Connect with us in a 15-minute meeting to learn more about available pre-packaged curriculum, and how the Kiddom education platform can support your learning community.

    I Am an Educator, and I Am Desperate to Be Taught

    I Am an Educator, and I Am Desperate to Be Taught

    The following post was submitted by a New York City educator. The author has chosen to remain anonymous. You’ll understand why.


    I am an educator, and I am desperate to be taught.

    I have been working in schools for eight years as a teacher, department lead, and instructional coach. I am by no means a veteran of the field. Despite this, by and large, I have been left alone to independently seek resources to improve my practice or received coaching that was ineffective and misaligned to the realities of my classroom.

    I’ve always felt this disconnect, but it hit me even more concretely this week in a professional development session for instructional coaches. We were asked to describe the best mentor we’ve had as educators — what were the qualities that allowed us to learn from them, the structures they used to teach us, and the lessons we learned from them? As I scanned my memories of the last eight years, the officially assigned coaches or mentors did not come immediately to mind. Instead, it has been peers, books, online forums, and my students that filled my head with lessons and pushed me to improve.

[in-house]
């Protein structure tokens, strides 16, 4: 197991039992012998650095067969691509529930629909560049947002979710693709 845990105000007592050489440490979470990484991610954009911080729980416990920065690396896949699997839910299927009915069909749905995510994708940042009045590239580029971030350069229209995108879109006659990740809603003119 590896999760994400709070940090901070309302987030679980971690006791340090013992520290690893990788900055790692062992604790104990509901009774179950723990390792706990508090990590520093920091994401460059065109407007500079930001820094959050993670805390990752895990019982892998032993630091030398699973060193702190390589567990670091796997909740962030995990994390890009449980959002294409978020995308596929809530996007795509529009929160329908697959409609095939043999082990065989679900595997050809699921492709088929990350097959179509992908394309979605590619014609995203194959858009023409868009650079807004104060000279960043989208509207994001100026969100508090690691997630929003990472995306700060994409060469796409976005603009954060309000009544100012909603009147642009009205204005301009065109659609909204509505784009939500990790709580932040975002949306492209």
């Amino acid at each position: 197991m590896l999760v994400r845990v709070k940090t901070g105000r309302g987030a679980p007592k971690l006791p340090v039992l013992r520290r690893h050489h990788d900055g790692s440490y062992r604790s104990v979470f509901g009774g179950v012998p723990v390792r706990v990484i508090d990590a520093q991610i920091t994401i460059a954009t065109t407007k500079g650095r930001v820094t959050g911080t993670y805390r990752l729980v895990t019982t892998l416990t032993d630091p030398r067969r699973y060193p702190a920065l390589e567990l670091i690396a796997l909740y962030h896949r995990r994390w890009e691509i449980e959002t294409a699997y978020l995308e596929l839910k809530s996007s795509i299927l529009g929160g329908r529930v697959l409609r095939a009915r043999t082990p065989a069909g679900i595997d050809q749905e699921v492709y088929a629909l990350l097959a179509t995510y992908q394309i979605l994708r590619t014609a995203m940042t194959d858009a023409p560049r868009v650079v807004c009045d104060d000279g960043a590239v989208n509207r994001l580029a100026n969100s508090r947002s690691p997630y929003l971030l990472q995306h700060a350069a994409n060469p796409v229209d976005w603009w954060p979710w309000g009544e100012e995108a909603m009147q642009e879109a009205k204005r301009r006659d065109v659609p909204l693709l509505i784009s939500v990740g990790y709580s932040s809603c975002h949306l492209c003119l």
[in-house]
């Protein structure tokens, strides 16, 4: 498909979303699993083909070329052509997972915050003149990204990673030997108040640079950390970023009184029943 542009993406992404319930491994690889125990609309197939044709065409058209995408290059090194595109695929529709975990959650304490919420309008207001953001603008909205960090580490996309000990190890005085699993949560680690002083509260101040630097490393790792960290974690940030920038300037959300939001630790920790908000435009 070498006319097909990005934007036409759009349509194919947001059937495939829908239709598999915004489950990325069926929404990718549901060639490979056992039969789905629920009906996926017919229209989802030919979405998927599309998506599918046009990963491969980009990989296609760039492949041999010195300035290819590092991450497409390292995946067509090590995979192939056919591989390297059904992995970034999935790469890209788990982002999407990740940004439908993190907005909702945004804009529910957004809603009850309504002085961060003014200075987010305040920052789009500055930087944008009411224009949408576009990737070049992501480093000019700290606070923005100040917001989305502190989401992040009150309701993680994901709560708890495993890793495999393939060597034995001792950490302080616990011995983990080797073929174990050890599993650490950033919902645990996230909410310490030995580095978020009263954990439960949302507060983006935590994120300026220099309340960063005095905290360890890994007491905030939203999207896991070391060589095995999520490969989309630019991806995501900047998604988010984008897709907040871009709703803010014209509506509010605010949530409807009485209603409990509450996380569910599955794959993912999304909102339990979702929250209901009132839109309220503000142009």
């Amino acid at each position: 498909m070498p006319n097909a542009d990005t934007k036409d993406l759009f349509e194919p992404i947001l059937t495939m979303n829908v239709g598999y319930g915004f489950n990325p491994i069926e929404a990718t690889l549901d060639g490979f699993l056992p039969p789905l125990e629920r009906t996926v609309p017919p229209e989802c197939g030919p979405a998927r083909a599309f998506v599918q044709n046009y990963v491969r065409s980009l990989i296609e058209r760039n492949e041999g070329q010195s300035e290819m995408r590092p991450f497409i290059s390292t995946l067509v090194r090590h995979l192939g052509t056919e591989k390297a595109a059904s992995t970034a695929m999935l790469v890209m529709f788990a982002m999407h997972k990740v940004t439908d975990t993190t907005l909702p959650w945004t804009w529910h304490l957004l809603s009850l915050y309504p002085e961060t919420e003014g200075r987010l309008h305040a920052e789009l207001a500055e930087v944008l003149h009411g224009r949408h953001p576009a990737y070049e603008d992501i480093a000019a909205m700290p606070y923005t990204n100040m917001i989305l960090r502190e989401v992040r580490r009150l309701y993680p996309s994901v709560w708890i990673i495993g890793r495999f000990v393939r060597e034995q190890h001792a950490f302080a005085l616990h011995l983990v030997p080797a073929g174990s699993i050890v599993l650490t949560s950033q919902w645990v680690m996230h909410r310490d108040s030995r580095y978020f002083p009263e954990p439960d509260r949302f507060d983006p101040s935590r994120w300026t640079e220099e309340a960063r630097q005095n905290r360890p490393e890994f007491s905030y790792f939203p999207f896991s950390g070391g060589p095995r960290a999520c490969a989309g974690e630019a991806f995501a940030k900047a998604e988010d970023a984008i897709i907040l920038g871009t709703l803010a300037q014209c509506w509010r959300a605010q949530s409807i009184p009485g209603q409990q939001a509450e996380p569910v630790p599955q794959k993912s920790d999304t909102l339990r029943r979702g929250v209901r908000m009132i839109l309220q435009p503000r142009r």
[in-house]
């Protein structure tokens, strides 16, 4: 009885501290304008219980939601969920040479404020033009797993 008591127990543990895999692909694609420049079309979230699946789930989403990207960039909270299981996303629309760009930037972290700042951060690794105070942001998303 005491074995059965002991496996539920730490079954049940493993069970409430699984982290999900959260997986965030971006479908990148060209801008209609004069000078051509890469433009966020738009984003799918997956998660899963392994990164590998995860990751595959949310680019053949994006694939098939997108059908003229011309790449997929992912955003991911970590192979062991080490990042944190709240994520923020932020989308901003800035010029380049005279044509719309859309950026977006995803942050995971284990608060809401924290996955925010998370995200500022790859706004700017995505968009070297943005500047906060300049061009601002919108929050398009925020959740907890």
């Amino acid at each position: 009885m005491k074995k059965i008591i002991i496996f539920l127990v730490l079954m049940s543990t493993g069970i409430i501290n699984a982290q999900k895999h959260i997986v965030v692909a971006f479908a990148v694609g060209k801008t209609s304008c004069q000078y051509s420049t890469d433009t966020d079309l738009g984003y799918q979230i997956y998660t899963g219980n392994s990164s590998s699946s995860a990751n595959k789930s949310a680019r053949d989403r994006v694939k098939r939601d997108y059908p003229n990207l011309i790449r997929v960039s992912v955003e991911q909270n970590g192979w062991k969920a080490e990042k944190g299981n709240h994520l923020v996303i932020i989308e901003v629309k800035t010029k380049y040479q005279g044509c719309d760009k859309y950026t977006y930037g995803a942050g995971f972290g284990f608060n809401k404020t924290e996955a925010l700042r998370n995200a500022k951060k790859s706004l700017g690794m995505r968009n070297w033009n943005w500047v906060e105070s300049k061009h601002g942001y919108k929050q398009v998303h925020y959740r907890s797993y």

As I reflected more deeply, going year by year, I realized how much of my lack of professional development stemmed from greater issues in public education: lack of financial resources, inexperienced teachers and administrators trained by alternative certification programs, high staff turnover and burnout, and the heavy focus on standardized tests.